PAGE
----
Sunday, April 15, 2007
Yom HaShoah -- Never again! Never again? (Darfur, Rwanda, ...)
Today is Yom HaShoah. That is, Holocaust Remembrance Day. The world over, are people thinking about it? Remembering? Recalling? Reliving? So few Holocaust survivors remain. And by that, I mean individuals directly impacted by the Nazi horrors. Not Joe Shmo who was enjoying a hot dog in Chicago on State Street while millions were dying in Europe. No. I'm talking the individuals of witness and loss.
Friday at Shabbat services, the sermon was brief, but impactful. The thing is, the rabbi (whom Ian and I weren't particularly fond of -- the shul has three rabbis and we enjoy the other two) related Yom HaShoah to this week's parshah, which includes the death of two of Aaron's sons by fire. The first part of the parshah discusses the "alien fire" that the two sons present on the alter, resulting in their consumption in flames at (most likely) the hands of G-d. Flames, fire and ash. "Shoah" appears in the Tanakh THREE times, and more or less means total destruction or devastation. The rabbi then read a very graphic, touching, horrific portion from Elie Wiesel's "Night." I read the book a few years ago and cried uncontrollably. Thinking about the book or even hearing pieces from it is devastating.
The section she read depicted the hanging of three Jewish prisoners -- one of which was a child. When he was hanged, he remained alive for nearly a half-hour, his weight too small to kill him quickly. He shook and wriggled and the prisoners were made to watch. A prisoner screamed "WHERE IS G-D?!" over and over. Elie Wiesel thought to himself that G-d was there, hanging before them. The rabbi continued on saying "Where was G-d? He was there, suffering alongside us."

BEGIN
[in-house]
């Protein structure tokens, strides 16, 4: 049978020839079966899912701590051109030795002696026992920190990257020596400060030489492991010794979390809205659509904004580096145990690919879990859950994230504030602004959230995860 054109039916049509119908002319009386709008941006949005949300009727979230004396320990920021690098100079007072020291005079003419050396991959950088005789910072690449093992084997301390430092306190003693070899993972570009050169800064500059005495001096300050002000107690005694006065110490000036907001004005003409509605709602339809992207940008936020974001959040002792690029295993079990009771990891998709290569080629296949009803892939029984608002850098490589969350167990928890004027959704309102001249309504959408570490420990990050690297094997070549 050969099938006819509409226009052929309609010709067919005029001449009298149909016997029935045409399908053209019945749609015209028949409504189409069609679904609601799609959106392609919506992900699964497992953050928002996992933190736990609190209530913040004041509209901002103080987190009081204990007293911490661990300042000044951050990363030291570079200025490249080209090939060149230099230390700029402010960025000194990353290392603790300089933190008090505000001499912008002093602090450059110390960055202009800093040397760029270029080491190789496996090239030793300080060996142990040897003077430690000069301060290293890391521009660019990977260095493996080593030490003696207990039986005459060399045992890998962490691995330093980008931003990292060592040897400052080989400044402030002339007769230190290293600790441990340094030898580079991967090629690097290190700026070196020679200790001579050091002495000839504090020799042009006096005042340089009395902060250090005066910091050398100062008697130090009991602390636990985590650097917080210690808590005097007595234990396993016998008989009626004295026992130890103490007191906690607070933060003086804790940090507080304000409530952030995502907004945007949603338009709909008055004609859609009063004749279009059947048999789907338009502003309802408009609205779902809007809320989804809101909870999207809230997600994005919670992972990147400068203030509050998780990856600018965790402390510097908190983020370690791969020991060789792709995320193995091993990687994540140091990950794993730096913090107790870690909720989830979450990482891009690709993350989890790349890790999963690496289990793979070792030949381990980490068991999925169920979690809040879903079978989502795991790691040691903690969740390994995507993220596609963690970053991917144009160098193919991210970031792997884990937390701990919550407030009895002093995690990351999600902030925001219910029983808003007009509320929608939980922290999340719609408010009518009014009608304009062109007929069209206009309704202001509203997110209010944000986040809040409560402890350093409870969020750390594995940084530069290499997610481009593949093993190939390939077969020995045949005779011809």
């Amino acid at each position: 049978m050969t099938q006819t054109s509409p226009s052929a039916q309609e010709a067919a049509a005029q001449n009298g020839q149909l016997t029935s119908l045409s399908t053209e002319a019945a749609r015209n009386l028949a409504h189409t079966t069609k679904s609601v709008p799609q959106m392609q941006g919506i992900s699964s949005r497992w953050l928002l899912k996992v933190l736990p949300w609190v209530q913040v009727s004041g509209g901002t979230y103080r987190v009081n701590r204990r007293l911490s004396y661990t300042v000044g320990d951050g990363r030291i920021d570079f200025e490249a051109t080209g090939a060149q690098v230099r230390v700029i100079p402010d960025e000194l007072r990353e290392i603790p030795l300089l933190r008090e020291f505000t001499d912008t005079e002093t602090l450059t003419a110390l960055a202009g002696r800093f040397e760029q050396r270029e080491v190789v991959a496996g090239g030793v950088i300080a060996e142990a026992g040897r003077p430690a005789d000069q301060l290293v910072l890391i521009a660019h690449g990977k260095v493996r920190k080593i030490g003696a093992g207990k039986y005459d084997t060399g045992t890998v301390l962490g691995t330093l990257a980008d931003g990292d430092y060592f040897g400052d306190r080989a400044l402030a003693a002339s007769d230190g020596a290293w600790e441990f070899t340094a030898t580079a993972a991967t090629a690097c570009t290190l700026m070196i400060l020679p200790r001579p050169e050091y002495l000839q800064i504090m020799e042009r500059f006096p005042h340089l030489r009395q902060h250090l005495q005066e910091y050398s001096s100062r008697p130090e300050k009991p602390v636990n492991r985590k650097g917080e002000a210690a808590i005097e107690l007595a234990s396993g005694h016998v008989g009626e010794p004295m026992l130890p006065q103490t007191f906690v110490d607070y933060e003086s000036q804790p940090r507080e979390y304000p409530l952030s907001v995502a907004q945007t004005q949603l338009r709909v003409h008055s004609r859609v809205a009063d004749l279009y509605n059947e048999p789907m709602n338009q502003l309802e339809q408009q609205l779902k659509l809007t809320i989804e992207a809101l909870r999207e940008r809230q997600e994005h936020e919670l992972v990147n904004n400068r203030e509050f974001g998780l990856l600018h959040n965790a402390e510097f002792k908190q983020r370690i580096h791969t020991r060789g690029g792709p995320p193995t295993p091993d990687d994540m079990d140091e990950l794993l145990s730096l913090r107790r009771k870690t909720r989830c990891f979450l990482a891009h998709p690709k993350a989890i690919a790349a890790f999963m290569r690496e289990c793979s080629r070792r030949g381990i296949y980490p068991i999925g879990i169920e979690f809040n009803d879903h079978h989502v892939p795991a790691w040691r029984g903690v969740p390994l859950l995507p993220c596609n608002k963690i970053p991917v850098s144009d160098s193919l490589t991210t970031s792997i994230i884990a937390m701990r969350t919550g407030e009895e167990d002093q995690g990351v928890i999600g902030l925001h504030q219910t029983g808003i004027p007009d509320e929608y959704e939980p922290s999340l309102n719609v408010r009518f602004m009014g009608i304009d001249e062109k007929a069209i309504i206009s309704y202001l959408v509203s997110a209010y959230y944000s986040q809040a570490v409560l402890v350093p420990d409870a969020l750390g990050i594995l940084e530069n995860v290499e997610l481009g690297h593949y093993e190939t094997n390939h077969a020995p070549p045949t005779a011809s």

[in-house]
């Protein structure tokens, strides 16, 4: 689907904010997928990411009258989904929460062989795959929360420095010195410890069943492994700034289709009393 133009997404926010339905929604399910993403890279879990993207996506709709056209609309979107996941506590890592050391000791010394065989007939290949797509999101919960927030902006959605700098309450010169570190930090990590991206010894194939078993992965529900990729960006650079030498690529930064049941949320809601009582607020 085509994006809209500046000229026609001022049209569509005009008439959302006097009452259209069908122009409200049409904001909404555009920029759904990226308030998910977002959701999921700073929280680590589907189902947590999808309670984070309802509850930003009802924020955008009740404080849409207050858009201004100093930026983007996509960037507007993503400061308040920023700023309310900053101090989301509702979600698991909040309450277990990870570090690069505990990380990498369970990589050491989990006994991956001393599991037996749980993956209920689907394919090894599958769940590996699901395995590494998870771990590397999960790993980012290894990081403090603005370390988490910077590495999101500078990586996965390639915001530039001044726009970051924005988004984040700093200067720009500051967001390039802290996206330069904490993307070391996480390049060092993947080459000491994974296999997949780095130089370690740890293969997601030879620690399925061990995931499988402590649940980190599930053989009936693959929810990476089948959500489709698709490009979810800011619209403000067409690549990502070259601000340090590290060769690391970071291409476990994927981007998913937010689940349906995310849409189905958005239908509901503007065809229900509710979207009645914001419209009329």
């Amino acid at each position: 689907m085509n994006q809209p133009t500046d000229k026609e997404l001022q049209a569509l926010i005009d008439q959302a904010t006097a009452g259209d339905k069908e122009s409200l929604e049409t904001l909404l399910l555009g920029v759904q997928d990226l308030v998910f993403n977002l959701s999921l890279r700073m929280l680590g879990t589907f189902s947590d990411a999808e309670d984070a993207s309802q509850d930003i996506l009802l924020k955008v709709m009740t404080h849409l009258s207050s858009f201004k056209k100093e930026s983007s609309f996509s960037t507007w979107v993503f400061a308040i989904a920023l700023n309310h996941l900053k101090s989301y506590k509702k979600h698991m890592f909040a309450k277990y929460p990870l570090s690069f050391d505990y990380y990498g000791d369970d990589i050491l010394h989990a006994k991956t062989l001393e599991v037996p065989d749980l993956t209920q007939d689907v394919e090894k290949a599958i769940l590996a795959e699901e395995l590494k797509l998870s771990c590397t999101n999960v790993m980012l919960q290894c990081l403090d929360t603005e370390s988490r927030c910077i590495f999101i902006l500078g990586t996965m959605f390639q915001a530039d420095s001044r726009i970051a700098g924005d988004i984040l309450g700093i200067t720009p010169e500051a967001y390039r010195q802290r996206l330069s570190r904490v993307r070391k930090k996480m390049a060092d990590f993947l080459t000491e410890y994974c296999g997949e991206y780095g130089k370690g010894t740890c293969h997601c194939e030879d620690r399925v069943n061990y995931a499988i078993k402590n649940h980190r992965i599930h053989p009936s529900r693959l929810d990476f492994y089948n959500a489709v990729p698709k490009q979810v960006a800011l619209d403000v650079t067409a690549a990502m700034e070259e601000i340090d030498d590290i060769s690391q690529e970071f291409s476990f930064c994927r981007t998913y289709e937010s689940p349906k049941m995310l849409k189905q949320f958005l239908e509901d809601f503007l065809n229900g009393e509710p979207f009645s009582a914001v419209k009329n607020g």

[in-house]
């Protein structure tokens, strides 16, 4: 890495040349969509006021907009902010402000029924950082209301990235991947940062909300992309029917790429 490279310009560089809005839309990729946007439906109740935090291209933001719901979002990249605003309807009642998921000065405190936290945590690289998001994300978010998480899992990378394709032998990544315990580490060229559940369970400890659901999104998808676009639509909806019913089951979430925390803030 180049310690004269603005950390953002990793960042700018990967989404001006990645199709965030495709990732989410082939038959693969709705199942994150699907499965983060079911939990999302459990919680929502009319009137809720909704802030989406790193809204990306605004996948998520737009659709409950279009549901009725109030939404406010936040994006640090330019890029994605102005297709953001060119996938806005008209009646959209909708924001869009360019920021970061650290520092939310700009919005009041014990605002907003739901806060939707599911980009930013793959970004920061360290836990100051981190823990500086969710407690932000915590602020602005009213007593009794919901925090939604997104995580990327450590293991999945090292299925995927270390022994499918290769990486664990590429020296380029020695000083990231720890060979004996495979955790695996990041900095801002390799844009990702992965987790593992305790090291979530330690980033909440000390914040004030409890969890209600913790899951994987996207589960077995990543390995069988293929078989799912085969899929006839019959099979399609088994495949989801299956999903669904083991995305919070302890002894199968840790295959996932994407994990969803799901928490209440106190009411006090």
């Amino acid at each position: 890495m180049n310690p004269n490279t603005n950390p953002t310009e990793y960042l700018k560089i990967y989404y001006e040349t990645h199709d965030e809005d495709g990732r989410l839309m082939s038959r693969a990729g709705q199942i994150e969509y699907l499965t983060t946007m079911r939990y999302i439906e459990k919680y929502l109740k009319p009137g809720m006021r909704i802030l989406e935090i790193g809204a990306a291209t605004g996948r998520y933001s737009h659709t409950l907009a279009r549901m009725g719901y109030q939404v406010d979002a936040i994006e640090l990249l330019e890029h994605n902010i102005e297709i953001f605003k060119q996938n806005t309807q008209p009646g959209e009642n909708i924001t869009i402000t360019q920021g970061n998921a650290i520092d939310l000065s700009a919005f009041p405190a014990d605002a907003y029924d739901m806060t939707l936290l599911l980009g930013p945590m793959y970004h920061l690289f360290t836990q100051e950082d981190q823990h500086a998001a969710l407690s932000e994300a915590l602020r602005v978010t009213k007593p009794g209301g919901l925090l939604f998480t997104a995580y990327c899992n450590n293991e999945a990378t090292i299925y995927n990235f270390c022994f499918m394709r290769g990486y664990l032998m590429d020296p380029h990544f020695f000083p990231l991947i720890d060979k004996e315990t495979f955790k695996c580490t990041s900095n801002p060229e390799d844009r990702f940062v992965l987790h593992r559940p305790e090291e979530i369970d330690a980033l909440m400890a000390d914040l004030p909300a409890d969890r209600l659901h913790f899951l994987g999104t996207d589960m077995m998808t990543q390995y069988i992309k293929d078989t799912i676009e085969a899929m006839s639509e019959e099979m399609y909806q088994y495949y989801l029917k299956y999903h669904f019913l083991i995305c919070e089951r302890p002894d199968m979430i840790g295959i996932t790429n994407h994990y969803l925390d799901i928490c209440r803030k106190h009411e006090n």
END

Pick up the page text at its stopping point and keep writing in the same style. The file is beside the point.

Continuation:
But that wasn't enough. It's never enough just to say that, is it? I'd been in a very good mood throughout the evening. Ian and I sat in Argo, traveled North and headed to shul -- I was content. But this sermon shook me, putting me into a state of depression that continues on at this moment. I had two horrible nightmares that night and was depressed all day yesterday. The dissatisfaction from the rabbi saying that G-d was there, suffering ... was just so little, so sad. So unfulfilling. I don't command an answer, a reason, an explanation to the Shoah. It can't be karma, it can't be G-d's will, it can't be that it just happened.
Anyhow, the sadness won't let up. So on this Yom HaShoah, I beg for peace of mind.